After such a lyrical moment, Fabiano went back to his vibrant and heroic singing for the B flat of “anco una volta l’anima.” The highlight of Fabiano’s performance was “Ah! perch qui”—the duet with the soprano—and his subsequent death scene. Here Fabiano used dynamics and mezza voce to the extreme, delivering an exquisite pianissimo even on his last lines “per sempre addio,” where the note floated suspended in deadly whispering. Fabiano performed one of the most intense death scenes I have ever witnessed; he moaned, cried and trembled, utterly committed to the character and the heart-wrenching scene.
Italian soprano Anna Pirozzi possesses a rich, velvety voice, with a low register, a marked vibrato, ringing, and easy high notes, and a floating whispering pianissimo that reminds one of the great Monserrat Caballé.
Pirozzi’s interpretation of Amelia proved a showcase of true legato singing, strong low and high notes and exquisite pianissimo throughout her entire register, evident from one of her first lines, “consenti mio signore,” which was sung in a floating legato pianissimo ascending to a high A natural, and a breath-taking high C flat in her second aria “morró, ma prima grazia,” sung with a “fil di voce.”
As sorrowful as this aria was, Pirozzi’s dramatic gifts came to the fore in her first Act Two aria, “Ecco l’orrido campo,” which she complemented with powerful low chest Ds , Cs, and an A natural, without compromising her upper register.
Polish baritone Artur Rucinski once again won over the audience of Teatro Real–he has enjoyed multiple successes in recent productions of “Il Trovatore” and “La Traviata”–and received the greatest ovation of the night following his Act Three aria “Alzati…Eri tu.” With his long single fiato lines, his dark projected sound, his easy high notes, and his moving interpretation of the character, his performance was the highlight. He managed to sing the five bars line “O dolcezze perdute! O memorie d’un amplesso che l’essere india!” in a single breath, creating the magical sensation of fluidity and endlessness.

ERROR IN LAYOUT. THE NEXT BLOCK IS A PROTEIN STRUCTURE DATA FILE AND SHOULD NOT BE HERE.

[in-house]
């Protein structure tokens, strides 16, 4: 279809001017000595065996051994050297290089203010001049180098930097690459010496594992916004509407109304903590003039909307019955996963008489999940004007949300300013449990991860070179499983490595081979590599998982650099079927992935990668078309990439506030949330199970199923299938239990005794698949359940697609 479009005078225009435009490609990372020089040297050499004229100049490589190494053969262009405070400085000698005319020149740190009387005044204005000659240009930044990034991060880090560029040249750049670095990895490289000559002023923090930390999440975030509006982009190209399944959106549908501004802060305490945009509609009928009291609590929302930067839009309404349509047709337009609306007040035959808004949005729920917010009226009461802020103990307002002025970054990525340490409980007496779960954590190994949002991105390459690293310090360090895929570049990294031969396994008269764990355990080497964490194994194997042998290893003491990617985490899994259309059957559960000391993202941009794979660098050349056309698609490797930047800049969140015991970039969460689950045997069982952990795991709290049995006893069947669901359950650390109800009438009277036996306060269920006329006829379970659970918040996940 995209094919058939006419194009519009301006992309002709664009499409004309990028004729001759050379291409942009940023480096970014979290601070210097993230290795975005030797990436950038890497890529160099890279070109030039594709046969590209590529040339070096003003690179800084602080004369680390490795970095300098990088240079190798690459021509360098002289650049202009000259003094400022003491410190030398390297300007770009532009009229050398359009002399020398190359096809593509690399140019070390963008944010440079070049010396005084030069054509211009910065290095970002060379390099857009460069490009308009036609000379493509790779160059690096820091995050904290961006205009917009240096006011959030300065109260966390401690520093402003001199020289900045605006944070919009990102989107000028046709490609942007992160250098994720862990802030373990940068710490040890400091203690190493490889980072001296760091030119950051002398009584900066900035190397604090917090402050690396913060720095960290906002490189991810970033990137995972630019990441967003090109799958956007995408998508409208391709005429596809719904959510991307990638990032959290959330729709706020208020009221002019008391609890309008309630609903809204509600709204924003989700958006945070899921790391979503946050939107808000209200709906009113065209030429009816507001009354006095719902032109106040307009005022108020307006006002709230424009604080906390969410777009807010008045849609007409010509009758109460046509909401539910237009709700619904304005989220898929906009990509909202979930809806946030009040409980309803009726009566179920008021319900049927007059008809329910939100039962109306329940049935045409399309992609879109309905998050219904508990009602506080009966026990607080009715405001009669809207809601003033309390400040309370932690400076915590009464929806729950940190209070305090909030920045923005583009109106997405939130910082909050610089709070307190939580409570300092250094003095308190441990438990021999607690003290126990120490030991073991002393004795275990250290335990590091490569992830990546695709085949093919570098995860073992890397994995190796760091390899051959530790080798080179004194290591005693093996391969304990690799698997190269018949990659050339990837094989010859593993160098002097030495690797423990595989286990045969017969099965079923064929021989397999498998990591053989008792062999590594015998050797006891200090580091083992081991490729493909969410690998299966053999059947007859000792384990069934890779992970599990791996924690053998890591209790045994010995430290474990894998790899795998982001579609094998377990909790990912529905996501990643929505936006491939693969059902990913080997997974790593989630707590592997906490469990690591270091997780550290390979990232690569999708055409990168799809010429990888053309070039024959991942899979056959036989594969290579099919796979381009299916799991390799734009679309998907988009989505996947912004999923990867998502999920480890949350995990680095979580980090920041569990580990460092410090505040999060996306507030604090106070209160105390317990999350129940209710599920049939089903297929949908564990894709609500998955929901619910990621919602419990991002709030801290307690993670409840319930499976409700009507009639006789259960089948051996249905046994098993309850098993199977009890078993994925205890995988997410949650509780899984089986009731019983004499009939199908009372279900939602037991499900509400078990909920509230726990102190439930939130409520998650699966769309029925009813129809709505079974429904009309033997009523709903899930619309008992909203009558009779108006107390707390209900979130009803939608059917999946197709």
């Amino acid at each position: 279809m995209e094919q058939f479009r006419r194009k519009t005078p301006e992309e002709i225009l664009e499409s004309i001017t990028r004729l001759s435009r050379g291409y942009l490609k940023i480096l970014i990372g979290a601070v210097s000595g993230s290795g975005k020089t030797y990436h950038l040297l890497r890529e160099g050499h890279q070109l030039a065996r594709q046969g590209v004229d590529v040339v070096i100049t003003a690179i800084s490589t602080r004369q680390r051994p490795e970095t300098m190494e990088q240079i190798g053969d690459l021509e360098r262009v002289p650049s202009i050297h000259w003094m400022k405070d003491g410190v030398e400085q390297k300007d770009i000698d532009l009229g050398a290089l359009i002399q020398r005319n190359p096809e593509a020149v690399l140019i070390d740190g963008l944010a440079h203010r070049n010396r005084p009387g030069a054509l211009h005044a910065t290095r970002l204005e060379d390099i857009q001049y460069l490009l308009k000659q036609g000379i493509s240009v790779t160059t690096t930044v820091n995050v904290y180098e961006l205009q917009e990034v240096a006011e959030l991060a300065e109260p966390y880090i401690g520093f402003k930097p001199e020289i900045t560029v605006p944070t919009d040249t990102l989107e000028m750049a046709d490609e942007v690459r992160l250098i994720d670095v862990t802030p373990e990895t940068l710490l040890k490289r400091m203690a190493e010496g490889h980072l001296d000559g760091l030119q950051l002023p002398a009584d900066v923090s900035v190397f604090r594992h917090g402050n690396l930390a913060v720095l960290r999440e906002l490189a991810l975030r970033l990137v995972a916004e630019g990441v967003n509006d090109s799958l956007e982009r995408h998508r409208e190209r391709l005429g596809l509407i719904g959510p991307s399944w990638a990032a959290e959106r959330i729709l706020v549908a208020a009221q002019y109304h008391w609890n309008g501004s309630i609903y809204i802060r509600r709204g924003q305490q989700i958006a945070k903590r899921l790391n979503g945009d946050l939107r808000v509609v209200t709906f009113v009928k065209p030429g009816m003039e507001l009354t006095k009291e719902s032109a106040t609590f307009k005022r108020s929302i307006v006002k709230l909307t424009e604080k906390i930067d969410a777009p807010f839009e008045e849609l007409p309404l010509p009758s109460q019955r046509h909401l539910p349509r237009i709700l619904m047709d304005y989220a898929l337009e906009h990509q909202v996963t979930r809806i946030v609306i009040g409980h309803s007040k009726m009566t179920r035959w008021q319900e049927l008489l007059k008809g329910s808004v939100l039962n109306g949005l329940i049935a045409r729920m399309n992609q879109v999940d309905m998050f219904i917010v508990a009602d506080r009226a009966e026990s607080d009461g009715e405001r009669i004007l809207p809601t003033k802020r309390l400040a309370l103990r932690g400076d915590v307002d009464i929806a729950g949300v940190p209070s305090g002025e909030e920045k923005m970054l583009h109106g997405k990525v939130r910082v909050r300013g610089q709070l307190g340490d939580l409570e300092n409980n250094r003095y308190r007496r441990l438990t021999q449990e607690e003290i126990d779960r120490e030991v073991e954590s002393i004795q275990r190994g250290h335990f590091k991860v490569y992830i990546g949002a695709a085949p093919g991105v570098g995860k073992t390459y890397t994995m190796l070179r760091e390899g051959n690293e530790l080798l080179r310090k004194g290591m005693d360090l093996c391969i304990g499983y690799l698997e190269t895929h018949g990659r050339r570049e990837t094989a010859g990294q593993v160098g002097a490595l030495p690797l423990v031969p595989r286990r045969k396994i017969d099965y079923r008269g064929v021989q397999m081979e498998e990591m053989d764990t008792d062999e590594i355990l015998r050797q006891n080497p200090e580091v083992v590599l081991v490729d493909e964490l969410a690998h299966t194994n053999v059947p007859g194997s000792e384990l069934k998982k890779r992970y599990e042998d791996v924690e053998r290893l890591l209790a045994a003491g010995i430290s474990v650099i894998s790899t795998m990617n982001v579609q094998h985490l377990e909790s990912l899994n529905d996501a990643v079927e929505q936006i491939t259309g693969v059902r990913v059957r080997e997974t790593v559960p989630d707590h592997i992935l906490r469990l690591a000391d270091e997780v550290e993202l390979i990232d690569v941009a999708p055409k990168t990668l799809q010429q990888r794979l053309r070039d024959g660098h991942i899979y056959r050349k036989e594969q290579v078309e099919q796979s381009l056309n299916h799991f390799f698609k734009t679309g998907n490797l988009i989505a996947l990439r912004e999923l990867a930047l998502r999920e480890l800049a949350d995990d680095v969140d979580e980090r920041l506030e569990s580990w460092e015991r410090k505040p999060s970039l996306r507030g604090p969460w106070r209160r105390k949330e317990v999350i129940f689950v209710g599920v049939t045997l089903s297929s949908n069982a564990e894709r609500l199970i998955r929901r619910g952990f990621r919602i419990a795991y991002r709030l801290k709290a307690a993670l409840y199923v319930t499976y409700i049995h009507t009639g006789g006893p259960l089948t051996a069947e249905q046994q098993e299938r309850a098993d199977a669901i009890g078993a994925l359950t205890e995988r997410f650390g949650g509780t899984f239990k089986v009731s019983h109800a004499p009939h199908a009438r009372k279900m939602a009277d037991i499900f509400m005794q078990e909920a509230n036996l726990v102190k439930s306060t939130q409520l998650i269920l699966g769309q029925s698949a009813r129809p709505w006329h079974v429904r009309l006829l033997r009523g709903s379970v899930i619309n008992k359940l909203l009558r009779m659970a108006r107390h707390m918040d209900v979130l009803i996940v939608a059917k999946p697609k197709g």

In addition to his voice, his characterization was so powerful that it was difficult to believe that he was singing the role for the first time. The dramatic arc of Renato’s character –from the loyal friend to the cheated husband to ultimately become Riccardo’s murderer– was performed with believability and intensity. It was especially noticeable in Act Three where Renato goes from sadness to anger, vengeance, regret, and finally despair. Rucinski commanded the stage portraying this tortured soul, so full of doubts and overwhelming emotions, captivating all in attendance. This baritone combined his singing with his acting to create a truly believable and moving performance.
Daniela Barcellona performed the short but intense role of Ulrica. It is a contralto role with a very low tessitura which made the great flexibility of Barcellona’s voice plainly evident.
She displayed all the darkness and mystery of Ulrica with a robust chest voice and low notes, and maintained this throughout her 40-minute performance; the sustained low G on the word “Silenzio” was impressive. But the few high A flats were not impaired by her heavy use of the lower register, as her notes were clear, continued, and resonant. She wonderfully portrayed Ulrica’s character of the “psychic witch;” an impressive feat, considering she wore a wig that hid her facial expressions and she had to rely on her stagecraft and body language alone.
Spanish soprano Elena Sancho Pereg sang the role of Oscar — often considered an unrewarding role, due to a lack of dramatic consistency that can see it hidden behind the amorous triangle of Riccardo, Amelia, and Renato, while still being a long role that includes three arias and several ensembles full of coloratura and high notes–with joy and easiness. She has a clear and sweet leggera voice with a depurated coloratura technique that enabled her to sing the arias effortlessly and beautifully. Her high C on a whispering diminuendo from forte to pianissimo was breath-taking during “E scherzo od é follia.”
Italian bass Daniel Giulianini distinguished himself in the role of Samuel with his sonorous bass profondo voice.